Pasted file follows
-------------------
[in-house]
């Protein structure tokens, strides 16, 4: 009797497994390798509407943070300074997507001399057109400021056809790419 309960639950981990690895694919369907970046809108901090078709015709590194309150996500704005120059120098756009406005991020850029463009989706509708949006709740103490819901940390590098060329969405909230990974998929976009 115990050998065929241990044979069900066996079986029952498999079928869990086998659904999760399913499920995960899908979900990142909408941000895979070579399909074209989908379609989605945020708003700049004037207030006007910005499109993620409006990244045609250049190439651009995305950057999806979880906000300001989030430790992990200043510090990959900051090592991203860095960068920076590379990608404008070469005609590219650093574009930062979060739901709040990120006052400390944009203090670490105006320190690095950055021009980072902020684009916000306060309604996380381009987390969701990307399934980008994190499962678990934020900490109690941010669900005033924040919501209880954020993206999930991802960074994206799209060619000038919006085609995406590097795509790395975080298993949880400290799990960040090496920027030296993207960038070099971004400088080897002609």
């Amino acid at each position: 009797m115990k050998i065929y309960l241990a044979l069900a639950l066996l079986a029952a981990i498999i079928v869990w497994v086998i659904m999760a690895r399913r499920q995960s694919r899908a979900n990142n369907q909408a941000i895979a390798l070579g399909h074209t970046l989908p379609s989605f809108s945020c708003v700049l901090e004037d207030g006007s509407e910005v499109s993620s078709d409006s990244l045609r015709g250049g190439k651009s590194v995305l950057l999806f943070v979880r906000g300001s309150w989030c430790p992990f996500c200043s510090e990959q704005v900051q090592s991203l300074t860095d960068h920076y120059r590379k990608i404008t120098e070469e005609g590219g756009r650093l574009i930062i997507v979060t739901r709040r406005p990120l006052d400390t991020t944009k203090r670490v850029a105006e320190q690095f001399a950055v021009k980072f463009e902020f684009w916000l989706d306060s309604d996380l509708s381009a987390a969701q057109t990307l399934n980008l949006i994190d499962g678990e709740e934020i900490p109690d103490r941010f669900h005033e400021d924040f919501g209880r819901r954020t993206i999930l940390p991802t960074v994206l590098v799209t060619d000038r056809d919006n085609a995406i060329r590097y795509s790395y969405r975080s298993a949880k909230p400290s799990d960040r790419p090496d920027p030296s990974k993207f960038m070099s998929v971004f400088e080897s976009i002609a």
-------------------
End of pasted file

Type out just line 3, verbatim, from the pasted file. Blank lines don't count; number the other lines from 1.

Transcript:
């Amino acid at each position: 009797m115990k050998i065929y309960l241990a044979l069900a639950l066996l079986a029952a981990i498999i079928v869990w497994v086998i659904m999760a690895r399913r499920q995960s694919r899908a979900n990142n369907q909408a941000i895979a390798l070579g399909h074209t970046l989908p379609s989605f809108s945020c708003v700049l901090e004037d207030g006007s509407e910005v499109s993620s078709d409006s990244l045609r015709g250049g190439k651009s590194v995305l950057l999806f943070v979880r906000g300001s309150w989030c430790p992990f996500c200043s510090e990959q704005v900051q090592s991203l300074t860095d960068h920076y120059r590379k990608i404008t120098e070469e005609g590219g756009r650093l574009i930062i997507v979060t739901r709040r406005p990120l006052d400390t991020t944009k203090r670490v850029a105006e320190q690095f001399a950055v021009k980072f463009e902020f684009w916000l989706d306060s309604d996380l509708s381009a987390a969701q057109t990307l399934n980008l949006i994190d499962g678990e709740e934020i900490p109690d103490r941010f669900h005033e400021d924040f919501g209880r819901r954020t993206i999930l940390p991802t960074v994206l590098v799209t060619d000038r056809d919006n085609a995406i060329r590097y795509s790395y969405r975080s298993a949880k909230p400290s799990d960040r790419p090496d920027p030296s990974k993207f960038m070099s998929v971004f400088e080897s976009i002609a």